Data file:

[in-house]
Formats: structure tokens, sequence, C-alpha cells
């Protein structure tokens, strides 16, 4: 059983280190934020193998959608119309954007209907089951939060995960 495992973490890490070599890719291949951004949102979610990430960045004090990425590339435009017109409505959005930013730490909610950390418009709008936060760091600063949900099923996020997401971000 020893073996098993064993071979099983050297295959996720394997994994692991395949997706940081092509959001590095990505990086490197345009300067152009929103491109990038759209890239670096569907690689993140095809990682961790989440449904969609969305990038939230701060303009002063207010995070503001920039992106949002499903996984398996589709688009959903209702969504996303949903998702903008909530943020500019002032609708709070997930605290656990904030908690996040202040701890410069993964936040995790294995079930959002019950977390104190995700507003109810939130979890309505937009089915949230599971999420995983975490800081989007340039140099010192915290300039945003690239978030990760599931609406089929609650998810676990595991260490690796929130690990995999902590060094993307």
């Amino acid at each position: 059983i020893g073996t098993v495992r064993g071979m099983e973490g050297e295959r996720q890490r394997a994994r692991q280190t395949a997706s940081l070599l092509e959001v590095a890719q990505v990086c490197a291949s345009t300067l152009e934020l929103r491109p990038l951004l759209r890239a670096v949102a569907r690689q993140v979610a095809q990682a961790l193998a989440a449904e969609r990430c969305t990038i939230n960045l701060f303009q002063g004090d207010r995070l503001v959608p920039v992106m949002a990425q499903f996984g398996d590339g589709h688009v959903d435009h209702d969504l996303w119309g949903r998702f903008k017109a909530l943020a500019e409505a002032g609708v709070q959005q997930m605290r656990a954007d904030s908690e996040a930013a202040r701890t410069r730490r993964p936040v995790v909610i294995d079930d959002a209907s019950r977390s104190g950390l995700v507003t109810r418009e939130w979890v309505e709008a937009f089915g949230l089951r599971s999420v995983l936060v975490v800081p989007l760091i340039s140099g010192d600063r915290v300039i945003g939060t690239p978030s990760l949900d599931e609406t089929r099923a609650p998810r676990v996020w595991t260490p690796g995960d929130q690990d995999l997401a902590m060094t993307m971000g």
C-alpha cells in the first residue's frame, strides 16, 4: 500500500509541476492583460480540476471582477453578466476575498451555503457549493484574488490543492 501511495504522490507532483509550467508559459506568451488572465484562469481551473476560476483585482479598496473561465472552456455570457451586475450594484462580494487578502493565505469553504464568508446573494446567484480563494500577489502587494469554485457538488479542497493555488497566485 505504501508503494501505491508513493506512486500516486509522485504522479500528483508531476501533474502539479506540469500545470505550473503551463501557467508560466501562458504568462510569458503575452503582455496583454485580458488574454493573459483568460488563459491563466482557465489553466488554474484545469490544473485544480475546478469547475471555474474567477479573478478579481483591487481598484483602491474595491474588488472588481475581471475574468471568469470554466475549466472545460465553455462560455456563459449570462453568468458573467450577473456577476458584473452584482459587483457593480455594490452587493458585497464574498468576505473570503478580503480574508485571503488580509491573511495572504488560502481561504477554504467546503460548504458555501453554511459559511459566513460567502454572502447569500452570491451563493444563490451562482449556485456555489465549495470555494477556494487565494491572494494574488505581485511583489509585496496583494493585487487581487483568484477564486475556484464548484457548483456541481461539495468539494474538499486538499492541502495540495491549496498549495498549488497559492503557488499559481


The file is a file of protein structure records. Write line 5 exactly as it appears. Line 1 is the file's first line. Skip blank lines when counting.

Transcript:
C-alpha cells in the first residue's frame, strides 16, 4: 500500500509541476492583460480540476471582477453578466476575498451555503457549493484574488490543492 501511495504522490507532483509550467508559459506568451488572465484562469481551473476560476483585482479598496473561465472552456455570457451586475450594484462580494487578502493565505469553504464568508446573494446567484480563494500577489502587494469554485457538488479542497493555488497566485 505504501508503494501505491508513493506512486500516486509522485504522479500528483508531476501533474502539479506540469500545470505550473503551463501557467508560466501562458504568462510569458503575452503582455496583454485580458488574454493573459483568460488563459491563466482557465489553466488554474484545469490544473485544480475546478469547475471555474474567477479573478478579481483591487481598484483602491474595491474588488472588481475581471475574468471568469470554466475549466472545460465553455462560455456563459449570462453568468458573467450577473456577476458584473452584482459587483457593480455594490452587493458585497464574498468576505473570503478580503480574508485571503488580509491573511495572504488560502481561504477554504467546503460548504458555501453554511459559511459566513460567502454572502447569500452570491451563493444563490451562482449556485456555489465549495470555494477556494487565494491572494494574488505581485511583489509585496496583494493585487487581487483568484477564486475556484464548484457548483456541481461539495468539494474538499486538499492541502495540495491549496498549495498549488497559492503557488499559481